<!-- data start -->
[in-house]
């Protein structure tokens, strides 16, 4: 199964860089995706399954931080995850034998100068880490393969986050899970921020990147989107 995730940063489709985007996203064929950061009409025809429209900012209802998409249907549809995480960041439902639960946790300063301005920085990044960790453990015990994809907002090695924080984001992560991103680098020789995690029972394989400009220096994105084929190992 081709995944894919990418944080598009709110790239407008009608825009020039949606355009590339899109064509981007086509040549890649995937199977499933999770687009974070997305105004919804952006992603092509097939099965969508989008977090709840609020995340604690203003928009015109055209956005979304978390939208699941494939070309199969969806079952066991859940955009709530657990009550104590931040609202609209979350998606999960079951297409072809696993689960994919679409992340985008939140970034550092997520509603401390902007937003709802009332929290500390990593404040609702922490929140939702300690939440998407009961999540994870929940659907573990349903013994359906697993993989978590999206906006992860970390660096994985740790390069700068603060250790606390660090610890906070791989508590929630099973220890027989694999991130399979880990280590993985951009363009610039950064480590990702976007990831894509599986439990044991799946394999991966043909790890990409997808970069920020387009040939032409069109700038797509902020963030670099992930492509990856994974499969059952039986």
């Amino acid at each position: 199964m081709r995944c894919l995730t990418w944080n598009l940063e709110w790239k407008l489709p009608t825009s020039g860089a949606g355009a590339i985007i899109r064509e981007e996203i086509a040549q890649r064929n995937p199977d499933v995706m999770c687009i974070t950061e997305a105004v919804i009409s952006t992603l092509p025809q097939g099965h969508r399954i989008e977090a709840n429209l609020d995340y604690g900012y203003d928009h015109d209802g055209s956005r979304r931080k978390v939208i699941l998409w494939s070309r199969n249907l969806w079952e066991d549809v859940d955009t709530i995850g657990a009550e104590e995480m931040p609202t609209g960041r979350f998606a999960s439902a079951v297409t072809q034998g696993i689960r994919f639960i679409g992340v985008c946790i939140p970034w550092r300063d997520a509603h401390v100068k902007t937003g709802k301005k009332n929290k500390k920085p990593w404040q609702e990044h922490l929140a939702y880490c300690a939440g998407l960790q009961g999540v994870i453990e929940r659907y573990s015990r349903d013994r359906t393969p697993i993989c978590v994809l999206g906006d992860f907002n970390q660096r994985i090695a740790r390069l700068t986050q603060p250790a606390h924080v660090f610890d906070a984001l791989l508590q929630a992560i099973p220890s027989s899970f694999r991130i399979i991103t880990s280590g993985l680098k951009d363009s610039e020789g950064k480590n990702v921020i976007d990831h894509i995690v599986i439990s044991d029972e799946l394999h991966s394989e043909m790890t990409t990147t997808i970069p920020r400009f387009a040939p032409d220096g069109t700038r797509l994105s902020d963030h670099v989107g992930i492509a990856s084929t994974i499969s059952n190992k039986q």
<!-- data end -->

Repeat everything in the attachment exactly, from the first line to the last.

[in-house]
């Protein structure tokens, strides 16, 4: 199964860089995706399954931080995850034998100068880490393969986050899970921020990147989107 995730940063489709985007996203064929950061009409025809429209900012209802998409249907549809995480960041439902639960946790300063301005920085990044960790453990015990994809907002090695924080984001992560991103680098020789995690029972394989400009220096994105084929190992 081709995944894919990418944080598009709110790239407008009608825009020039949606355009590339899109064509981007086509040549890649995937199977499933999770687009974070997305105004919804952006992603092509097939099965969508989008977090709840609020995340604690203003928009015109055209956005979304978390939208699941494939070309199969969806079952066991859940955009709530657990009550104590931040609202609209979350998606999960079951297409072809696993689960994919679409992340985008939140970034550092997520509603401390902007937003709802009332929290500390990593404040609702922490929140939702300690939440998407009961999540994870929940659907573990349903013994359906697993993989978590999206906006992860970390660096994985740790390069700068603060250790606390660090610890906070791989508590929630099973220890027989694999991130399979880990280590993985951009363009610039950064480590990702976007990831894509599986439990044991799946394999991966043909790890990409997808970069920020387009040939032409069109700038797509902020963030670099992930492509990856994974499969059952039986």
């Amino acid at each position: 199964m081709r995944c894919l995730t990418w944080n598009l940063e709110w790239k407008l489709p009608t825009s020039g860089a949606g355009a590339i985007i899109r064509e981007e996203i086509a040549q890649r064929n995937p199977d499933v995706m999770c687009i974070t950061e997305a105004v919804i009409s952006t992603l092509p025809q097939g099965h969508r399954i989008e977090a709840n429209l609020d995340y604690g900012y203003d928009h015109d209802g055209s956005r979304r931080k978390v939208i699941l998409w494939s070309r199969n249907l969806w079952e066991d549809v859940d955009t709530i995850g657990a009550e104590e995480m931040p609202t609209g960041r979350f998606a999960s439902a079951v297409t072809q034998g696993i689960r994919f639960i679409g992340v985008c946790i939140p970034w550092r300063d997520a509603h401390v100068k902007t937003g709802k301005k009332n929290k500390k920085p990593w404040q609702e990044h922490l929140a939702y880490c300690a939440g998407l960790q009961g999540v994870i453990e929940r659907y573990s015990r349903d013994r359906t393969p697993i993989c978590v994809l999206g906006d992860f907002n970390q660096r994985i090695a740790r390069l700068t986050q603060p250790a606390h924080v660090f610890d906070a984001l791989l508590q929630a992560i099973p220890s027989s899970f694999r991130i399979i991103t880990s280590g993985l680098k951009d363009s610039e020789g950064k480590n990702v921020i976007d990831h894509i995690v599986i439990s044991d029972e799946l394999h991966s394989e043909m790890t990409t990147t997808i970069p920020r400009f387009a040939p032409d220096g069109t700038r797509l994105s902020d963030h670099v989107g992930i492509a990856s084929t994974i499969s059952n190992k039986q």